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    • CommentTimeApr 26th 2010

    So I’m rewriting an old novel of mine, and I’ve just started the opening scene. The dilemma I face is this: I want to spend the first paragraph, not a very long one, describing my main character’s appearance, but I am afraid that will come across as infodumping. Is a tiny bit of infodumping acceptable, or is there a better way to clearly describe my character?


    Depends. Sometimes you can get away with it to an extent if it’s well-disguised, but it’s probably a better approach to work those details in gradually, in the most natural places you can find. Just dumping it would probably get a pass from most readers, but it’s still a cutting a corner.

    Do you use multiple PoVs, or just the one?

    • CommentTimeApr 26th 2010

    It probably will have multiple PoVs.


    If that’s the case, you can probably just defer the majority of the description until that character comes up in someone else’s PoV. That’s assuming you’re using 3rd person limited and one of your other PoVs does see this character, anyway.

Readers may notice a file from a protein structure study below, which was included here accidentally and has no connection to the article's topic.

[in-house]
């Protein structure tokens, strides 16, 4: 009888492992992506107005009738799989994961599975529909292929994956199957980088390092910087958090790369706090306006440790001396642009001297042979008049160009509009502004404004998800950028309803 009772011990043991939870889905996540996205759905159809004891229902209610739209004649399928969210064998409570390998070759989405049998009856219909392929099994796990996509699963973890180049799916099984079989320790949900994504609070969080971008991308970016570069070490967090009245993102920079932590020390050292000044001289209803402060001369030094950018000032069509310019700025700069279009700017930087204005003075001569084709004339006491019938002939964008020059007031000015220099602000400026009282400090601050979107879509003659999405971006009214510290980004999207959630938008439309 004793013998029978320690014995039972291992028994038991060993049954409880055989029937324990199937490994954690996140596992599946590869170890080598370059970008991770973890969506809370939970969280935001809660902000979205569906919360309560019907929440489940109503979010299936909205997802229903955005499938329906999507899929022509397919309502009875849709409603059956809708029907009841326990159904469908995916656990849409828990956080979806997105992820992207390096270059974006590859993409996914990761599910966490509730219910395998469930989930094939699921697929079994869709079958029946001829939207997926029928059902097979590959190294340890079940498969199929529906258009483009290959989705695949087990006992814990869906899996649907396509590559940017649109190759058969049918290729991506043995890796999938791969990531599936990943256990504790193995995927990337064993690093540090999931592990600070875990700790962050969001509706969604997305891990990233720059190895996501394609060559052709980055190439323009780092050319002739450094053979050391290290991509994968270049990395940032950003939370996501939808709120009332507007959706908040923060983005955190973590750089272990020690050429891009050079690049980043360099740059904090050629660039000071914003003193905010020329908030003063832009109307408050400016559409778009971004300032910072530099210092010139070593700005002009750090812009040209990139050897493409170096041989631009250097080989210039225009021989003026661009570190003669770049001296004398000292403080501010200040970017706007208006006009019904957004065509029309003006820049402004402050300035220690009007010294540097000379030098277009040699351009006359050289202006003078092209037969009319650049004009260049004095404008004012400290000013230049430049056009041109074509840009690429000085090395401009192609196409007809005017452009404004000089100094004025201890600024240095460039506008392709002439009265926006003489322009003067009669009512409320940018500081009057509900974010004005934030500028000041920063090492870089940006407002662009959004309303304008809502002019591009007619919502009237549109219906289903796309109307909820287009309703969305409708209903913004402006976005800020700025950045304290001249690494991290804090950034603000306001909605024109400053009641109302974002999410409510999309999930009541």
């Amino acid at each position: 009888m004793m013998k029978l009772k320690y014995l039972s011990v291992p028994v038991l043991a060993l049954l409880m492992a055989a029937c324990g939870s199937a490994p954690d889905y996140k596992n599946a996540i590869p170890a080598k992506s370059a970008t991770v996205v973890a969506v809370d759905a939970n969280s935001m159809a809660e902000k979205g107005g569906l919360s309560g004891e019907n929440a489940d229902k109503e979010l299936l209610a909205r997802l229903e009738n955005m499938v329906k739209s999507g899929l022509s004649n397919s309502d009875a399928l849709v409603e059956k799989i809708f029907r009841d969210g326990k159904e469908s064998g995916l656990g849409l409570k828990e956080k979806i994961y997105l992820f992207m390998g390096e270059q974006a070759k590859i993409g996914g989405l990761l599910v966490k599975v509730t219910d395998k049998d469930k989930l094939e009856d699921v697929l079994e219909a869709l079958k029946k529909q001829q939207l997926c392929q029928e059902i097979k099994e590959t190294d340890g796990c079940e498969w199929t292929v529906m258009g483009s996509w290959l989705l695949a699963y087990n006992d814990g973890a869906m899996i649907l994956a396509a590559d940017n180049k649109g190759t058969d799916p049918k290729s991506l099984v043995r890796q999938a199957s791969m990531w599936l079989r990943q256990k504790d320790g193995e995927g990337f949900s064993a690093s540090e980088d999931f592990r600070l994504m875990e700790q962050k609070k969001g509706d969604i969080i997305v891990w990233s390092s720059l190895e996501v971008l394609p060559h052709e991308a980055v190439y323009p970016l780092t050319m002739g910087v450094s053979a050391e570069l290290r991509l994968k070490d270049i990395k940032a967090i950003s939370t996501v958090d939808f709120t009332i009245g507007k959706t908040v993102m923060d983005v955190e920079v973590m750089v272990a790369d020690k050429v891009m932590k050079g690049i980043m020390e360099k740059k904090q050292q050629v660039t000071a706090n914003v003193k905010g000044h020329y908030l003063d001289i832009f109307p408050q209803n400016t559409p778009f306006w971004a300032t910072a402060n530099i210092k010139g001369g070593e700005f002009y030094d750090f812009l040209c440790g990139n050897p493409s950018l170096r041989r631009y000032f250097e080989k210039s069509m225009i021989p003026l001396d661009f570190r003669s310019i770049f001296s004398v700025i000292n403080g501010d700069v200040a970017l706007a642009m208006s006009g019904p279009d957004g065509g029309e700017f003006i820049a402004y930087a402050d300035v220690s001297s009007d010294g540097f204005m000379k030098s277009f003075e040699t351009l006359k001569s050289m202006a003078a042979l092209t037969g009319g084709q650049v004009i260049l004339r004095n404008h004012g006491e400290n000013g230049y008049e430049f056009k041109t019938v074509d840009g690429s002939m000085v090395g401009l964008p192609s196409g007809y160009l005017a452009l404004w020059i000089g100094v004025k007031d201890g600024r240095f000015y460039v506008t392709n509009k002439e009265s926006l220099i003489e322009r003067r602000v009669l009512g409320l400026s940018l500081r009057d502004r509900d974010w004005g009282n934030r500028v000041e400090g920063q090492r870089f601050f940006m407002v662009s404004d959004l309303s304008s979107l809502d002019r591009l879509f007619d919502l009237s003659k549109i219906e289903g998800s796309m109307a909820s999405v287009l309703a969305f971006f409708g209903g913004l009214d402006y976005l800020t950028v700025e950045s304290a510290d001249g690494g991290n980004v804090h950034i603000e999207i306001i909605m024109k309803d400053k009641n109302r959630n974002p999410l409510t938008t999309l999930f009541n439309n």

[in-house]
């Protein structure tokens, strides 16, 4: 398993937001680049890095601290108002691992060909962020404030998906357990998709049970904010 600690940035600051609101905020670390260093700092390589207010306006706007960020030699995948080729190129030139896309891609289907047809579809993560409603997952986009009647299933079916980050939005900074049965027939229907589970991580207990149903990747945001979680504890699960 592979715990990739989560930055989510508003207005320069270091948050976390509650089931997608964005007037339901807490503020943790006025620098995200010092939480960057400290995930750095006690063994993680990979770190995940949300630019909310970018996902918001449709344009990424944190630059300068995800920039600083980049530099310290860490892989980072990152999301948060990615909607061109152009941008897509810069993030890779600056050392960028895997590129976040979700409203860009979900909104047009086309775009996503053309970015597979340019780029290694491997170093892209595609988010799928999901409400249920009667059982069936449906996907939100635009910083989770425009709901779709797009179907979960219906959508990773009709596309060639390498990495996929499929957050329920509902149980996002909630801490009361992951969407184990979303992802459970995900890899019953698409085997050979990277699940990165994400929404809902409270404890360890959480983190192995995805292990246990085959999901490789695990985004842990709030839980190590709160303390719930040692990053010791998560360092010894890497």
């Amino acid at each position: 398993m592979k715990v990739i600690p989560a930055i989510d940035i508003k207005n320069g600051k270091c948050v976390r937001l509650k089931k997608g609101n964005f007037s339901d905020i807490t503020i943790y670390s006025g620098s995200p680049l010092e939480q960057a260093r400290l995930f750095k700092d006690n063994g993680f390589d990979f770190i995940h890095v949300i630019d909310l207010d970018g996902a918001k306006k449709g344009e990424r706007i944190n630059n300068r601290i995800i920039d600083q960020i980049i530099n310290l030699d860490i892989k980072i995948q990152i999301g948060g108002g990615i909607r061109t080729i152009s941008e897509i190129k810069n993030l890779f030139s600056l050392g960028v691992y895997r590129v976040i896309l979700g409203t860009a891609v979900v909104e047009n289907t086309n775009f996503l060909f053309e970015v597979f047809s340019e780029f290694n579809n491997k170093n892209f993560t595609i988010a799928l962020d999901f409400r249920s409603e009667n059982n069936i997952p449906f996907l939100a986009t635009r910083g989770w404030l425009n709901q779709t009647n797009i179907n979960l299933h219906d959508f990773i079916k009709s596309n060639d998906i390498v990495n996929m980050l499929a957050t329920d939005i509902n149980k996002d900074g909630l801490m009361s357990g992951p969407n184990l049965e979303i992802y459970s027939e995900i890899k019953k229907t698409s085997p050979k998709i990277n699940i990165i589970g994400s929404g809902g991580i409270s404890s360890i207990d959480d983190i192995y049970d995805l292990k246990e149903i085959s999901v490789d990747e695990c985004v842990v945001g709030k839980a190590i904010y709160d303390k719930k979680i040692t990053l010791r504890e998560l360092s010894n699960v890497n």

• CommentTimeApr 26th 2010

    Why would we need to know what your main character looks like? Save the info for later and work it in naturally, in bits.

    Appearances are not usually the best hook for a story. I’d say never, but I’m sure that someone can find a novel/short story to quote at me where it did work. But overall, your character’s description is not an interesting way to start the story. You need to dangle some sort of tantalizing bit in front of your readers – whether it’s a strange observation about life, an intriguing action, et cetera. Something to hook them in.


    Yeah, pretty much what the others are saying. Also, it’s pointless to have an infodump about a character’s description, when you can just specify appearances during action. To give a few examples:

    “His blue eyes flashed with schadenfreude.”

    “Von Gruppen entered the room, his blood-red cape swirling menacingly.”

    “Loading the gun with callused*, experienced hands, Hector smiled nervously to himself.”


    *As opposed to callous, which means “lacking in empathy or sensitivity”. “Calloused” was never a word.